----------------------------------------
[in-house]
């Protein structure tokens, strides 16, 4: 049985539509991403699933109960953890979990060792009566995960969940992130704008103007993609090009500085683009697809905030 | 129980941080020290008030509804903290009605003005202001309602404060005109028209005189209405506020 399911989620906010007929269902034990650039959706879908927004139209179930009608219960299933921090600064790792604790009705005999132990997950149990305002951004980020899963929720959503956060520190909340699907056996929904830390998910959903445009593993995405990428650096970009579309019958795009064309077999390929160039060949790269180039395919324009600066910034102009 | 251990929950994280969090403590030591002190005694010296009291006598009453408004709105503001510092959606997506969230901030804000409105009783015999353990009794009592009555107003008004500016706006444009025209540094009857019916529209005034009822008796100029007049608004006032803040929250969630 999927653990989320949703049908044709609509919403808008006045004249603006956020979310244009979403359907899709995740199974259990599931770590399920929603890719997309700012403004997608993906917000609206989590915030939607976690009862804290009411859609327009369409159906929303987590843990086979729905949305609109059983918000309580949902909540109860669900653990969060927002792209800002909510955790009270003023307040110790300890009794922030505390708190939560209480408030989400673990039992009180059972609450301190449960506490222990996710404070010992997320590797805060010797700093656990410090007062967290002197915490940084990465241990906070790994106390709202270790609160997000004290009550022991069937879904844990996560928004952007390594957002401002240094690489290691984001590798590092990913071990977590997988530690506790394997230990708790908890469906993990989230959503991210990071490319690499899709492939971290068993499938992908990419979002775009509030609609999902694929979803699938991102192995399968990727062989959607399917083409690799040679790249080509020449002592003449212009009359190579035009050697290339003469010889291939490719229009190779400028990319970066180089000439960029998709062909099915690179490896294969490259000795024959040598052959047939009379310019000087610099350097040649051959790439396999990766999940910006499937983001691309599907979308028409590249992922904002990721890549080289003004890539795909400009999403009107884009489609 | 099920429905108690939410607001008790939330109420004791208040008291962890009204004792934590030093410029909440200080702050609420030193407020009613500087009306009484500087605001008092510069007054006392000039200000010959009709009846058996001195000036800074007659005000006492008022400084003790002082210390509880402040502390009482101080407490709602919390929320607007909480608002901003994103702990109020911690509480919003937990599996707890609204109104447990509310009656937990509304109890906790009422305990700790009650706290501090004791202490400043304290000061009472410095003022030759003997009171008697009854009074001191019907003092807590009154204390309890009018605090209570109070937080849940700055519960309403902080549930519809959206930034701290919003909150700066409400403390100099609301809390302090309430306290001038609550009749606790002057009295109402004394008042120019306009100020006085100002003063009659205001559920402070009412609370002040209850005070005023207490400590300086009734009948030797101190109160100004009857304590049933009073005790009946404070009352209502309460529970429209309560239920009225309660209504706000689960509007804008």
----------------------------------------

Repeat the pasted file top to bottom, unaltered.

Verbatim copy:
[in-house]
């Protein structure tokens, strides 16, 4: 049985539509991403699933109960953890979990060792009566995960969940992130704008103007993609090009500085683009697809905030 | 129980941080020290008030509804903290009605003005202001309602404060005109028209005189209405506020 399911989620906010007929269902034990650039959706879908927004139209179930009608219960299933921090600064790792604790009705005999132990997950149990305002951004980020899963929720959503956060520190909340699907056996929904830390998910959903445009593993995405990428650096970009579309019958795009064309077999390929160039060949790269180039395919324009600066910034102009 | 251990929950994280969090403590030591002190005694010296009291006598009453408004709105503001510092959606997506969230901030804000409105009783015999353990009794009592009555107003008004500016706006444009025209540094009857019916529209005034009822008796100029007049608004006032803040929250969630 999927653990989320949703049908044709609509919403808008006045004249603006956020979310244009979403359907899709995740199974259990599931770590399920929603890719997309700012403004997608993906917000609206989590915030939607976690009862804290009411859609327009369409159906929303987590843990086979729905949305609109059983918000309580949902909540109860669900653990969060927002792209800002909510955790009270003023307040110790300890009794922030505390708190939560209480408030989400673990039992009180059972609450301190449960506490222990996710404070010992997320590797805060010797700093656990410090007062967290002197915490940084990465241990906070790994106390709202270790609160997000004290009550022991069937879904844990996560928004952007390594957002401002240094690489290691984001590798590092990913071990977590997988530690506790394997230990708790908890469906993990989230959503991210990071490319690499899709492939971290068993499938992908990419979002775009509030609609999902694929979803699938991102192995399968990727062989959607399917083409690799040679790249080509020449002592003449212009009359190579035009050697290339003469010889291939490719229009190779400028990319970066180089000439960029998709062909099915690179490896294969490259000795024959040598052959047939009379310019000087610099350097040649051959790439396999990766999940910006499937983001691309599907979308028409590249992922904002990721890549080289003004890539795909400009999403009107884009489609 | 099920429905108690939410607001008790939330109420004791208040008291962890009204004792934590030093410029909440200080702050609420030193407020009613500087009306009484500087605001008092510069007054006392000039200000010959009709009846058996001195000036800074007659005000006492008022400084003790002082210390509880402040502390009482101080407490709602919390929320607007909480608002901003994103702990109020911690509480919003937990599996707890609204109104447990509310009656937990509304109890906790009422305990700790009650706290501090004791202490400043304290000061009472410095003022030759003997009171008697009854009074001191019907003092807590009154204390309890009018605090209570109070937080849940700055519960309403902080549930519809959206930034701290919003909150700066409400403390100099609301809390302090309430306290001038609550009749606790002057009295109402004394008042120019306009100020006085100002003063009659205001559920402070009412609370002040209850005070005023207490400590300086009734009948030797101190109160100004009857304590049933009073005790009946404070009352209502309460529970429209309560239920009225309660209504706000689960509007804008």